I thought I’d share an excerpt from my upcoming fairy tale novel, The Regal Pink, which I am releasing just before Mother’s Day on May 12th. ￼Though the story contains romance for the young and the young at heart, it is also very much about a mother and a son, so I thought a Mother’s Day release would be meaningful.
In the 20th reigning year of King Roderick III Evermoor 1451
She tried to kill me in my dreams.
The vision of it rested as real in Daniel’s mind as the clock on the mantle, which he heard striking midnight. As the clock chimed for the last time, he envisioned Diana hovering over his chest with a raised knife, her eyes wide and wild and her cheeks flushing as brightly as the bloom of a clove-pink. The dream had caused Daniel such terror, his heart still pounded thinking about it.
He sucked in a breath and shivered on his pallet by the hearth, which had now gone cold. Daniel stretched the rough, woolen blanket up to his chin. His eyes searched the small room of what passed for his home, expecting Diana to jump out at him, but no one appeared.
Hopefully, she rested better than he did. Her bed sat behind the muslin curtains sectioning off a corner of the room. The curtains hung suspended like a ghost in the moonlight shining in through the window. The fabric fluttered, brought to life by the draft under the door.
Dwelling on his dream, Daniel understood that it wasn’t the idea of dying that had frightened him. No, it was the fact that his friend, whom he had come to love, had held the knife.
What manner of alarming premonition is this? Daniel couldn’t understand how his mind had fabricated Diana taking up a weapon against him. Surely not!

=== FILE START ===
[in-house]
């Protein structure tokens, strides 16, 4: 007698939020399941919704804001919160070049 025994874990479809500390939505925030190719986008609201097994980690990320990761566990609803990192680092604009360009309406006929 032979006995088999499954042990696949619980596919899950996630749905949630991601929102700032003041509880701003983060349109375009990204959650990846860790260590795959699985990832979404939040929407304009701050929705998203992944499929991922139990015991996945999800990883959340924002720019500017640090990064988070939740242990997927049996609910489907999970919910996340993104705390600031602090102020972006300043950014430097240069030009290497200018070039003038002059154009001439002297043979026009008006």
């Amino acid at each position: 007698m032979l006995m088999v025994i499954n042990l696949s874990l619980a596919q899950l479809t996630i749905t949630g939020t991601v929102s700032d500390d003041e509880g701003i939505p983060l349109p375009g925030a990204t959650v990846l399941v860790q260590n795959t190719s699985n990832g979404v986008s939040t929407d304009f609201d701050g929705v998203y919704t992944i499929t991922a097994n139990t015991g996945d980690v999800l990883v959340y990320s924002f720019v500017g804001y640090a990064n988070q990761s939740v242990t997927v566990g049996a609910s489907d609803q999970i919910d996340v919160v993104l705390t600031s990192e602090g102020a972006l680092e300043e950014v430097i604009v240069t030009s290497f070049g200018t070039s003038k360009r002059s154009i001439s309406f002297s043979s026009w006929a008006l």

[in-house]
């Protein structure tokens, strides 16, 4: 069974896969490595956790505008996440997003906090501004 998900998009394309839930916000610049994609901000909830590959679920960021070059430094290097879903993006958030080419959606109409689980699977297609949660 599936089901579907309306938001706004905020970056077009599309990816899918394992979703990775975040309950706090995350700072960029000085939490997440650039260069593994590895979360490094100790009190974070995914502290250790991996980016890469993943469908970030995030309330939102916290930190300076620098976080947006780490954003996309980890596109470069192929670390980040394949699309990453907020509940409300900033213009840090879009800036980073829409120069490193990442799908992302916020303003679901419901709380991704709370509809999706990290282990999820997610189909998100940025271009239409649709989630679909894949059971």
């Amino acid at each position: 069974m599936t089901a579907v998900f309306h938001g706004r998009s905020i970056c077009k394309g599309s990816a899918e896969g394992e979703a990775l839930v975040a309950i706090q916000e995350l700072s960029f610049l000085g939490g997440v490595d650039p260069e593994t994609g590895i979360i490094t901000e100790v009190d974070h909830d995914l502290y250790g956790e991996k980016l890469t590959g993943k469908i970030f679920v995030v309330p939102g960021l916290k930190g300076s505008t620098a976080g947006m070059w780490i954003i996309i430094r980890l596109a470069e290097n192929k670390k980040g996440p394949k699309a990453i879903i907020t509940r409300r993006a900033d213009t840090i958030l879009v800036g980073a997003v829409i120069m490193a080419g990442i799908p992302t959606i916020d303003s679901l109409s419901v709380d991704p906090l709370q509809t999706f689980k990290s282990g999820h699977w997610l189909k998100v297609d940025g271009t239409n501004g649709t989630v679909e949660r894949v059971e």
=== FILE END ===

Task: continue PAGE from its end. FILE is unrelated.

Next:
Uncle Aldrich, Daniel could see. He did not care for Daniel. He only kept Daniel because he proved useful to him.
Daniel grew tired of working his uncle’s wishes. He dreamed of leaving the hovel they lived in, but he didn’t know where to go. Daniel couldn’t comprehend why his uncle had not wished for a life away from this place. Something surely kept him tethered to such a humble abode, or Uncle would have forced Daniel to lay a path of wishes that led to a richer life.
Daniel rolled onto his side and thought about his parents. He wished he remembered them. Uncle had told him little over the years about them except that they’d died in a fire when Daniel was a child. Uncle Aldrich said he had rescued Daniel— which Daniel would always be grateful for—but Daniel had no memory of a fire or its smoky fury.
Instead, when he closed his eyes and concentrated, he remembered the sound of splashing water, a garden edged with peachy, sunset-hued clove-pinks, several of which he’d clutched in his hand, and something red, staining the white, pebbled path. That was Daniel’s last memory of his life before he had come to live with his uncle.